They state: “By taking into account the full earnings distribution, the mean takes into account the low and high earners in an organisation – this is particularly useful as women are often over-represented at the low earning extreme and men are over-represented at the high earning extreme.”Brasenose has the highest mean gender pay gap among Oxford colleges, at 28.7% in favour of men, whilst Mansfield is the only college to have a mean gender pay gap in favour of women, at 1.2%.The mean figure is seen as less accurate because it is unable to account for outliers.Additional reporting by Greg Ritchie and Matthew RollerThis article was amended on Wednesday 4th April, to reflect St John’s and Christ Church releasing their own gender pay gap reports. “The Gender Pay Gap shows the difference between the average rate of pay between men and women. This is different from Equal Pay.“Women are over-represented in the lowest paid roles, such as our Housekeeping staff, and under-represented in the highest paid roles, such as our teaching staff.”Are colleges doing enough to tackle pay disparity?Write for Cherwell and have your say – send a 150-word pitch to our comment editors.The new data also reveals the proportion of women in each pay quartile. Magdalen College have the lowest proportion of women with 29% in the upper quartile of pay, followed by Keble on 30%. At the other end of the scale, 58.3% of St. Hilda’s College’s top roles are filled by women.The release of bonus pay was also required under the new regulations. Many colleges do not pay bonuses to staff. Wadham College pay 58.1% of women bonuses, and 43.7% men, the highest recorded figures. Trinity pay 66% of male employees bonuses.The University of Oxford earlier recorded a 48.7% median difference in bonus pay in favour of men.Other universities have also released gender pay gap data. Cambridge University registered an 15%, higher than Oxford. The University of London has a median gender pay difference of 10.9%.Oxford University has the fifth lowest gender pay gap in the Russell Group, although every Russell Group university has a median gender pay gap of over 5%.The UK Government Equalities Office states that “by identifying the age of the middle earner, the median is the best representation of the ‘typical’ gender difference.” The releases follow a change in the law which requires every employer with over 250 employees to calculate the mean and median difference in hourly rate between genders, as well as figures on bonus pay and the proportion of women in each pay quartile.Last week, it was revealed Oxford University has a median gender pay gap of 13.7%. Meanwhile, several colleges, including Merton and Univ, are believed to employ fewer than 250 staff, meaning they have no legal obligation to report on their pay gap.New College had the largest gap between median pay for men and women. In its report, the college said: “We are confident that men and women are paid the same for doing the same job at New College. However, men and women are often employed in difference roles across our organisation creating a gender pay gap.“We are actively exploring steps to reduce the lack of female representation across roles of different seniority and encourage a diverse applicant mix for new job openings. Once we account for differences in the department that male and female employees are employed in, our mean gender wage gap falls to 5%” the report continued. “We interpret this as a relative lack of female representation amongst our senior roles.“A key area that we hope to make progress in is the recruitment of women into senior administrative roles and into traditionally “male” departments (e.g. IT). Members of appointment panels will be expected to undergo unconscious bias training and we will take active steps to ensure a diverse applicant pool.”Somerville, which registered the second highest median gender pay difference in hourly rates, said in its report: “Somerville College is confident that its pay policy complies with Equal Pay legislation and that its staff are paid equally for doing equivalent jobs. All but three Oxford colleges pay men more than women, new data has revealed.New College recorded the greatest median gender pay gap, at 24.3%. This is followed by Somerville College, which registered a 22.9% median difference in hourly rate in favour of men.Lady Margaret Hall has an 8.7% difference in hourly rate in favour of women. Two colleges – Trinity College and St. Catherine’s College – have no median gender pay gap.The average median difference in hourly pay across all Oxford colleges is 11.2% in favour of men.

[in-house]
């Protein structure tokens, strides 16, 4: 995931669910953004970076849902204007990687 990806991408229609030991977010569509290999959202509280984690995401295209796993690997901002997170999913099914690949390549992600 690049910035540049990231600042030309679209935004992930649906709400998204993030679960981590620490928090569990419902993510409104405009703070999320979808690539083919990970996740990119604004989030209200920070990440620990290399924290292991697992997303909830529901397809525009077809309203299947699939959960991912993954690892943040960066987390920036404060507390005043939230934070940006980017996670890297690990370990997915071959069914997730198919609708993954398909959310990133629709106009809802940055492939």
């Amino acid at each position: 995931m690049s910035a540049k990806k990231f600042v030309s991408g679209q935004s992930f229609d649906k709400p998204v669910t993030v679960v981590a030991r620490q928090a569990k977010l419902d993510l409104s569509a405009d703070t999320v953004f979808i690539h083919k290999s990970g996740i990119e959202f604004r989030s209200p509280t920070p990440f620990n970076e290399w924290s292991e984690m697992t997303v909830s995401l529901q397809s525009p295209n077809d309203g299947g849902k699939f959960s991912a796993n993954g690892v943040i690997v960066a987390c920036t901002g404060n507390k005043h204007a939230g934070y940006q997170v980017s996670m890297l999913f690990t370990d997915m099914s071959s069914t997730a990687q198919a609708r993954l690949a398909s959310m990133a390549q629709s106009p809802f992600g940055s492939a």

If it seemed as though the Eagles survived, that would be an accurate assessment.In emerging victorious in a 34-29 slugfest over the New York Giants at Met Life Stadium in North Jersey, the Birds did much more:Clinched a first round playoff byeImproved to a league-best 12-2 overall recordMoved to within one win and one Minnesota loss of clinching home field throughout the playoffsAll that was great, but the bigger accomplishment may have been getting a positive answer to the burning question all week: how would backup quarterback Nick Foles perform as Philadelphia made its playoff push without its dynamic MVP candidate, quarterback Carson Wentz.Wentz, the second year phenom and leading vote-getter in Pro Bowl voting, went out for the year last week with an ACL tear suffered against the Rams in Los Angeles.Foles came off the bench and performed admirably in relief of Foles, but it remained to be seen how the free agent acquisition would fare taking control of a team that at times seemed unstoppable with Wentz at the helm.All Foles did was complete 24 of 38 passes for 237 yards and four TDs, to four different receivers: Alshon Jeffrey, Nelson Agholor, Zach Ertz and Trey Burton.“We have a lot of leaders on this team,” Foles said afterward. “We will enjoy this one tonight but we have a lot of work to do to prepare for (a Christmas night prime time matchup at home against the Oakland Raiders).”The outcome of the game was in doubt to the very last play, and at times things looked really bleak. At one point of the second quarter, the Giants extended their lead to 20-7 on an Eli-Maning-to-Sterling Shepard 67-yard catch and run.Things went from bad to worse on the Eagles’ next possession when coach Doug Pedersen elected to go for it on fourth down from the New York 44, only to see LaGarrette Blount get stacked up short of the first down marker and surrender the ball on downs.But the game, which featured five lead changes, took a major turn when defensive back Ronald Darby intercepted Manning and ran the ball back to the Giants 20, and Foles capitalized on the turnover with a scoring pass to Ertz, making it 20-14 New York.The momentum shift continued when special teamer Kamu Grugler-Hill blocked a New York punt, giving Philadelphia the ball at the Giants 18, and setting up a Foles-to-Burton TD pass to give the Eagles a 21-20 lead with two minutes left in the half. Special teams also contributed a blocked field goal and a blocked extra point.It hardly seemed to matter when Manning drove New York down the field to regain the lead, 23-21 on a field goal just before halftime. At that point Philly was back in the game.Jake Elliott, whose 61-yard walk-off field goal gave the Eagles their margin of victory in the last meeting of the NFC rivals, drilled a 28-yarder to put the Birds back in front to stay, 24-23.After a much-needed defensive stop, Foles engineered a five-play, 59-yard touchdown drive capped by a 10-yard pass to Nelson Agholor, who made a spectacular catch for a 31-23 lead to close out the third quarter.But Manning and the Giants weren’t about to roll over. Eli hooked up with Tavarress King for a 57-yard touchdown pass. The two-point conversion attempt, which would have tied the game, failed, keeping the scoreboard frozen at 31-29 Eagles.Elliott closed out the scoring with a 20-yard field goal and a five point lead, meaning the Giants needed to score a TD to win. They failed to do so on their final two possessions of the game.“There are some things we have to clean up, but the important thing is we got out of here with a win,” Pederson said.The Eagles live to fight another day, and the Super Bowl dream remains intact, at least for another week. Photo Credit: PhiladelphiaEagles.com